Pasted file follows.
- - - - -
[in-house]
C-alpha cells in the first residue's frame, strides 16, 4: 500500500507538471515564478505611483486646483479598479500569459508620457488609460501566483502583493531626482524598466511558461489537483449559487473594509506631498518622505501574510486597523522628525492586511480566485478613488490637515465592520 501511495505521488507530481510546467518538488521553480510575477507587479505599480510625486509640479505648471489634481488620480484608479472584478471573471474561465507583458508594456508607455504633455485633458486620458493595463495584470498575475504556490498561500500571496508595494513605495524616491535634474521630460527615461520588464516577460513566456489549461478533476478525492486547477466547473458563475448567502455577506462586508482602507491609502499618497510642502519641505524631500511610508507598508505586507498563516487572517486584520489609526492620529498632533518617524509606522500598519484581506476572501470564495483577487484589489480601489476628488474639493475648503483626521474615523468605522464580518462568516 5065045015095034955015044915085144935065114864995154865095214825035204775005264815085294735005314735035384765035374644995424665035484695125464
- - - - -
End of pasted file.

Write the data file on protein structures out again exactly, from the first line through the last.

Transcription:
[in-house]
C-alpha cells in the first residue's frame, strides 16, 4: 500500500507538471515564478505611483486646483479598479500569459508620457488609460501566483502583493531626482524598466511558461489537483449559487473594509506631498518622505501574510486597523522628525492586511480566485478613488490637515465592520 501511495505521488507530481510546467518538488521553480510575477507587479505599480510625486509640479505648471489634481488620480484608479472584478471573471474561465507583458508594456508607455504633455485633458486620458493595463495584470498575475504556490498561500500571496508595494513605495524616491535634474521630460527615461520588464516577460513566456489549461478533476478525492486547477466547473458563475448567502455577506462586508482602507491609502499618497510642502519641505524631500511610508507598508505586507498563516487572517486584520489609526492620529498632533518617524509606522500598519484581506476572501470564495483577487484589489480601489476628488474639493475648503483626521474615523468605522464580518462568516 5065045015095034955015044915085144935065114864995154865095214825035204775005264815085294735005314735035384765035374644995424665035484695125464